Casey, Lauren, Ian and I went exploring München several times, eating hot roasted chestnuts to keep our fingers warm and checking out the diverse arrangement of culinary treasures in the year-round, open-air Viktualienmarkt. We also meandered through a couple of the little towns around München, including a late night run to the airport for ice cream. One excursion included dinner at a Mexican restaurant, or at least a German interpretation of a Mexican restaurant, where there were torches on the yellow walls and sombrero-capped lights hanging from the ceiling. We dined on fajitas, enchiladas and tequila-beer, then stepped outside into a snow flurry. This was storybook snow, large fluffy flakes tumbling out of the sky and coating everything outside in a blanket of silent white. The world had been frosted. We walked through the town, playing in the snow and catching snowflakes on our tongues, our tummies full of Mexican sunshine.

Snow is a bit of a new experience for me. I'd never seen it falling from the sky the soft way it has been described. I've played in fallen snow, but this was fresh . . . I'd pass a low-hanging branch, shake the snow off of it to watch the branch spring up higher, the wet weight removed, then watch the snow fall onto the limb, weighing it down again. I rolled a snowball across a lawn to see it grow in size and then turned to watch the mud and grass exposed slowly turn white again. I threw a snowball in a canal and discovered that they float, much with the same proportions of an iceberg, 90% below water, when they don't fall apart. Ian and I went for a midnight walk one evening after the snow stopped falling, marvelling in the silence of the world tucked in and asleep under its blanket of snow. By the side of the duckpond in the local park, which was frozen and duckless, I built a snowbunny with a muddy nose and floppy ears. I must have pointed out and marveled at every tree with snow caught in the branches and every fence with a layer of snow on top.

With snow falling outside, it seemed even warmer and homier inside, almost festive, with candles and cups of cocoa. We spent our indoor hours gathered in the kitchen, snacking on Spanish tangerines like they were candy, and swapping stories of our adventures so far. It was almost like being home for the holidays; I nearly expected full stockings one morning. Keeping with the feeling, Hannukah arrived while we were there, as did Casey's birthday, and we celebrated both with a typical Jewish holiday dinner, as Casey remembers it. He and Lauren outdid themselves with a first course of breads, spreads and lox and a second course that included latkas (potato pancakes) and cheese blintzes, a variation on the crêpe. And although it's not necessarily very Jewish, I couldn't let the "real kitchen" opportunity slip by me, so I added an apple pie to the table.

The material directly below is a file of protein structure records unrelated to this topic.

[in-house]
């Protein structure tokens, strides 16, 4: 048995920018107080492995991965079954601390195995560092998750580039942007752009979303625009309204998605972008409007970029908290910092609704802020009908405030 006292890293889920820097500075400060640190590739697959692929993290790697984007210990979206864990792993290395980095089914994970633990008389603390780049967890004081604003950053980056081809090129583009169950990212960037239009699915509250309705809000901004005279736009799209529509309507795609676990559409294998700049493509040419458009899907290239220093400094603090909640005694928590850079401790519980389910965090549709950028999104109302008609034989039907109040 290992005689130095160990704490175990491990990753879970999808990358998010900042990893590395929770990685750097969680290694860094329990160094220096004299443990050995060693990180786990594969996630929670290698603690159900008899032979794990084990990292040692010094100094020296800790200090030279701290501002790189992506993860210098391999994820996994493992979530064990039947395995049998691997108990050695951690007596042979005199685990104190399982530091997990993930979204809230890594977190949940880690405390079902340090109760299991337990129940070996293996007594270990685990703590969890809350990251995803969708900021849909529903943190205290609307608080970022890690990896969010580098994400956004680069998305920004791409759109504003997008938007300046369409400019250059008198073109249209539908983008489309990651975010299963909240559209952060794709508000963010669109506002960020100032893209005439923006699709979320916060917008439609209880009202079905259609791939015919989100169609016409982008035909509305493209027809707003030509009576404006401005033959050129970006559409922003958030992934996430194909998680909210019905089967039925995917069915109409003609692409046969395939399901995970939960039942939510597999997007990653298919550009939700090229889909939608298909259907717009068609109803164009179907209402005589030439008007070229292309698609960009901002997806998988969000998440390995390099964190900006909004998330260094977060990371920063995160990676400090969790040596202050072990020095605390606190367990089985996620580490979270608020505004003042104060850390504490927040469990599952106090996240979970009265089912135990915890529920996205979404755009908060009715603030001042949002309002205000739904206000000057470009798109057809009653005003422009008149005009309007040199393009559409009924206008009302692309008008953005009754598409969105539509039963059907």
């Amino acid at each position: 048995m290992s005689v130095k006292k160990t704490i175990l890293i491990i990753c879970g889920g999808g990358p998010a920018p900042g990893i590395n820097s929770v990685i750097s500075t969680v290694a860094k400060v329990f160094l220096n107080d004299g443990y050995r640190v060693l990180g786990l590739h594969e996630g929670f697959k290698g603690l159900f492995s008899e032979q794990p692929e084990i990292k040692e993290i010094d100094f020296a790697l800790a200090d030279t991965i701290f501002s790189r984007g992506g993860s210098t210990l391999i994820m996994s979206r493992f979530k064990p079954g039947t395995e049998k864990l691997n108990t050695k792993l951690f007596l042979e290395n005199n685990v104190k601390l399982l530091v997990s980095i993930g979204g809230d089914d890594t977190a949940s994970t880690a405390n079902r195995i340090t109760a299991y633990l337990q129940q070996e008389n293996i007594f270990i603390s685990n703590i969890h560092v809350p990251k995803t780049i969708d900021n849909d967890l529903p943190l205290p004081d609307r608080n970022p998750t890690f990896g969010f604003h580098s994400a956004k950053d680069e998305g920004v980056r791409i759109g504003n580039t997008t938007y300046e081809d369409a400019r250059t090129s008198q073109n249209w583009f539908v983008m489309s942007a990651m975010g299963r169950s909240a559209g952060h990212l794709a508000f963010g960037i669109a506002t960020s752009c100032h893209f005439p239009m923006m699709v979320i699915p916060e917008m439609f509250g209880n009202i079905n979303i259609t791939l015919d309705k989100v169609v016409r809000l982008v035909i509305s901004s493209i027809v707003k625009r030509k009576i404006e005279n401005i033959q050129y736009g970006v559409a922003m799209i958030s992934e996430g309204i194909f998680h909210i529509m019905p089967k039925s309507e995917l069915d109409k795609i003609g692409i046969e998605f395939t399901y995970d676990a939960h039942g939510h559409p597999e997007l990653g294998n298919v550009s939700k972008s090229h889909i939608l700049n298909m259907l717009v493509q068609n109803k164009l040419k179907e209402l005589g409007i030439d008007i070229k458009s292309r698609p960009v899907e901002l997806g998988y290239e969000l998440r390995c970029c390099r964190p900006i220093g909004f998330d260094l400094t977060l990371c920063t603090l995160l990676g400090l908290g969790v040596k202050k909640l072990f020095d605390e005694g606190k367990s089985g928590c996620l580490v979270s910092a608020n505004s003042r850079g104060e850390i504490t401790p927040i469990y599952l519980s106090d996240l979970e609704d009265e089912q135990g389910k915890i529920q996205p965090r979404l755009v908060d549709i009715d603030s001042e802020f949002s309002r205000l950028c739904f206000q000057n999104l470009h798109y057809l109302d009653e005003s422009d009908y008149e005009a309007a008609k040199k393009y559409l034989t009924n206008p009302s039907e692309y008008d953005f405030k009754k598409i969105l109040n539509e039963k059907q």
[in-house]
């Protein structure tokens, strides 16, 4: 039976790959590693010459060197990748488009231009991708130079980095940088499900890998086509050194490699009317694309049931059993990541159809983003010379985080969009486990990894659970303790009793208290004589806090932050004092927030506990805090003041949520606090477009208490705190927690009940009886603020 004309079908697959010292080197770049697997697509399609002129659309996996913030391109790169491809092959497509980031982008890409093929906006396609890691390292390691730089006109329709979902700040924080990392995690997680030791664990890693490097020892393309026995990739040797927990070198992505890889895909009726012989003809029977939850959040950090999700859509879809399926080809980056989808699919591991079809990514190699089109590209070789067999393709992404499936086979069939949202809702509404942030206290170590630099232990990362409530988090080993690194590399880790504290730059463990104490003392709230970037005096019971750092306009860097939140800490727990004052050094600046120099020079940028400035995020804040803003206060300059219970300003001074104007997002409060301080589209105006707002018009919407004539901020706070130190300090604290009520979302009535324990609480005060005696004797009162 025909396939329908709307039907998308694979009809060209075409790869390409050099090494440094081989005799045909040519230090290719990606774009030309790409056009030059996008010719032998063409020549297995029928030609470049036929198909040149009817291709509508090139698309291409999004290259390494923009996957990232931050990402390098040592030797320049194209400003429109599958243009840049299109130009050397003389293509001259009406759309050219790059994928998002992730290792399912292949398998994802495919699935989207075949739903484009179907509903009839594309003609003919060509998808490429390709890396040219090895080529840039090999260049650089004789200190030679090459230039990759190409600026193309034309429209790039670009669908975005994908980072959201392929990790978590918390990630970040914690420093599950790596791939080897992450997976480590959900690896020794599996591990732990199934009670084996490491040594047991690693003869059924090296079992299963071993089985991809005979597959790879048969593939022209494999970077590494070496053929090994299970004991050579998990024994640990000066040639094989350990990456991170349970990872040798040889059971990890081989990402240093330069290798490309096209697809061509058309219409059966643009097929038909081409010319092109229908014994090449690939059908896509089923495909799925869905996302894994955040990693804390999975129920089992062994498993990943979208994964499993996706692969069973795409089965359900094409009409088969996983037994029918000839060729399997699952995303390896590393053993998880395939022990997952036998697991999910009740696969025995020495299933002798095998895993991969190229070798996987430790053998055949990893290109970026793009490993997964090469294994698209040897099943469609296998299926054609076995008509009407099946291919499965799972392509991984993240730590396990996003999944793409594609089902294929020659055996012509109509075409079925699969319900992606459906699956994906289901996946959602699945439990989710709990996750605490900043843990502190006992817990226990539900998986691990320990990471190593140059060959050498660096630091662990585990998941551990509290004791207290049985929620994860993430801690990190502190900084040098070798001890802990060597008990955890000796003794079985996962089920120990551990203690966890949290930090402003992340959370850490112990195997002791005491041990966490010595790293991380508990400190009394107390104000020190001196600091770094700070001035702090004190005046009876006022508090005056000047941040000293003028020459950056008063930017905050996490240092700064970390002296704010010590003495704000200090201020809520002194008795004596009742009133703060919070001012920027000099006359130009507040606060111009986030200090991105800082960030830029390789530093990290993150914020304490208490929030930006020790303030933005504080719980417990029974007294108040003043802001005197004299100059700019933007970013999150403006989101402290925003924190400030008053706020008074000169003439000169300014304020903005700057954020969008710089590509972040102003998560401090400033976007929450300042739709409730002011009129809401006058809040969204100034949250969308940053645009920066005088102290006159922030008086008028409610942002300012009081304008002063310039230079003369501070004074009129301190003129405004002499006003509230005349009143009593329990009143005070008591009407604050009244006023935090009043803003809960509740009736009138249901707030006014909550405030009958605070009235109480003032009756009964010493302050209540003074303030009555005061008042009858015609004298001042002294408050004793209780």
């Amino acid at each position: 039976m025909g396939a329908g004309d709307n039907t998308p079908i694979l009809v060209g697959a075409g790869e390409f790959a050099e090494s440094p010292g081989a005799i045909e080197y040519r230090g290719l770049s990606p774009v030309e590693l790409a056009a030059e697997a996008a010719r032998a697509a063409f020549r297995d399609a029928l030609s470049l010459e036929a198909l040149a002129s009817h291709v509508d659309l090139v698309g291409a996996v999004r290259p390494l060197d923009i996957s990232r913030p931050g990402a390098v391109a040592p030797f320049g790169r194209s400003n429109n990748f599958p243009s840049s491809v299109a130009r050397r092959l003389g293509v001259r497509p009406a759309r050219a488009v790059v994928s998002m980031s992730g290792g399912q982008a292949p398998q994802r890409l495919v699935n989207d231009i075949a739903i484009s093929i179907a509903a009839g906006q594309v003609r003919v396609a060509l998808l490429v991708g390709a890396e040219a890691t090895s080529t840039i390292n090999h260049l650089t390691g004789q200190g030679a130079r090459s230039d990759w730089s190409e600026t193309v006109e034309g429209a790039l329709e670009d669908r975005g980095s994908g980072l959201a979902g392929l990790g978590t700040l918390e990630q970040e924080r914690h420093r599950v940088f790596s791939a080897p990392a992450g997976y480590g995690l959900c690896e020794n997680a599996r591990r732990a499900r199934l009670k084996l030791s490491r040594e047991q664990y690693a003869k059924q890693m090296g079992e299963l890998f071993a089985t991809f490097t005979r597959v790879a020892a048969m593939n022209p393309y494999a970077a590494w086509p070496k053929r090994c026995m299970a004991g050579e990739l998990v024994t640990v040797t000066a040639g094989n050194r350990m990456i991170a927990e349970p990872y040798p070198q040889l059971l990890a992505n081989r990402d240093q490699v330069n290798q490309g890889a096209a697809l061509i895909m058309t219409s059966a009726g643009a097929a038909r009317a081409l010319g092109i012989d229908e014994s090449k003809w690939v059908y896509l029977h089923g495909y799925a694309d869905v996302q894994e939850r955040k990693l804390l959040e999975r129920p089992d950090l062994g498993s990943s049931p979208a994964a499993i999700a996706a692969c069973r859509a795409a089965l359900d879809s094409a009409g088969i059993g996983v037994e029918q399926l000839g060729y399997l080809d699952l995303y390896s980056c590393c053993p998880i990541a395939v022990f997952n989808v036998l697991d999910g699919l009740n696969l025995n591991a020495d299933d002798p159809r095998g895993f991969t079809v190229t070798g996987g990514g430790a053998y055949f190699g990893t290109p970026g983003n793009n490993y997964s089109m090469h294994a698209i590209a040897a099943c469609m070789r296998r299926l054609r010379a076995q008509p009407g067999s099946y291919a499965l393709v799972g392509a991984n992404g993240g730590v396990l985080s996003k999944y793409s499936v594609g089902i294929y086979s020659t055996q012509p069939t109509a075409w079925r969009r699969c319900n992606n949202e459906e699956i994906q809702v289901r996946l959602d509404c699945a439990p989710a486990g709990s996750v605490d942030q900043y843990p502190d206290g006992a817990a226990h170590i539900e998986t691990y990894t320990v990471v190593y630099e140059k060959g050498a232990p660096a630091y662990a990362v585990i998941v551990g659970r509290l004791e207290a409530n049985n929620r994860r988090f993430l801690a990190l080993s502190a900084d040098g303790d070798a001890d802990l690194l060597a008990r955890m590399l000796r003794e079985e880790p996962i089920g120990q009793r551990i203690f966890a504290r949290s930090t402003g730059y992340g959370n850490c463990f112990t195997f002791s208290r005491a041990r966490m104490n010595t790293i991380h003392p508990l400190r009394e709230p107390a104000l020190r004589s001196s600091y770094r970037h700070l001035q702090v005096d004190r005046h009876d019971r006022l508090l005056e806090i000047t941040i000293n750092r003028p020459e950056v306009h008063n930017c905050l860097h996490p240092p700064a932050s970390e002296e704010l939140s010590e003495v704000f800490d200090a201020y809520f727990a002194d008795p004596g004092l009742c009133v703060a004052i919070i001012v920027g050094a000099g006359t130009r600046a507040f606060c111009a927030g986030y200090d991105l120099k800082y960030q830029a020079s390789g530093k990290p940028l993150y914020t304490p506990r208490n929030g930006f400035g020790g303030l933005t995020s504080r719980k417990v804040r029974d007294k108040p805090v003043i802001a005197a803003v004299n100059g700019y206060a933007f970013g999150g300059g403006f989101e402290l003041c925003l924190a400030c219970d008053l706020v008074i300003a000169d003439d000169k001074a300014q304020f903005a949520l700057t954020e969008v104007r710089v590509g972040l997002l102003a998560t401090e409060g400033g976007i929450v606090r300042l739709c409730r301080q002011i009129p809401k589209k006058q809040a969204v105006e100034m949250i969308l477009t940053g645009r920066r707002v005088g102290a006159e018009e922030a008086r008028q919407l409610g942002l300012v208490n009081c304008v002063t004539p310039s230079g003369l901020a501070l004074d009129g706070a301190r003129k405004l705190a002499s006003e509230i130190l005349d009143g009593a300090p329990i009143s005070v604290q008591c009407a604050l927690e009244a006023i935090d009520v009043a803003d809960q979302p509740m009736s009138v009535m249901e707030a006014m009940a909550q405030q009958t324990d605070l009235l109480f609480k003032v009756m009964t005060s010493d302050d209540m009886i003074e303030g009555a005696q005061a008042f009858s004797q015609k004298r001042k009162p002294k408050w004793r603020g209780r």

Before we knew it, and before we were ready, the week had spent itself and it was time to return to our home in Bad Neuenahr, now sure to feel more temporary than ever. We spent the daylight hours of our train ride north watching the snow disappear from alongside the tracks as the various towns slipped by. By the time we missed our connection in Remagen, the snow was gone and it was maybe two degrees warmer, but still too cold to wait on the platform for the next train. We found a cafe serving heise milch mit honig (hot milk with honey) and Bailey's hot chocolate and had a quiet moment while our associates in Bad Neuenahr, unbeknownst to us, were out celebrating the end of the temporariness.

Our new home and the first workspace for our own cyberbusiness was ours for real; the sellers, the buyers, the lawyers and the bankers were finally satisfied down to the last detail on the last piece of paper and the deal was done. Burg Rheineck was ours!

Of course, there was still much to do before the moving in could begin: getting the heaters working and the toilets flushing after four years of neglect, putting phones in, and installing basic furnishings so no one would have to sleep on the floor. But those details almost didn't matter; Ian and I drove up to the castle just to look at it and say, "This is our new home." The certainty was there, an end to the waiting. Maybe we could move in before the end of the year. With this in mind, Ian and I set about the serious business of having a Christmas.

Chapter Eight

Ian Gilman / Germany Journal
DolciDeleria / Germany Journal
Copyright 1998-2013, Ian Gilman & Christina Willott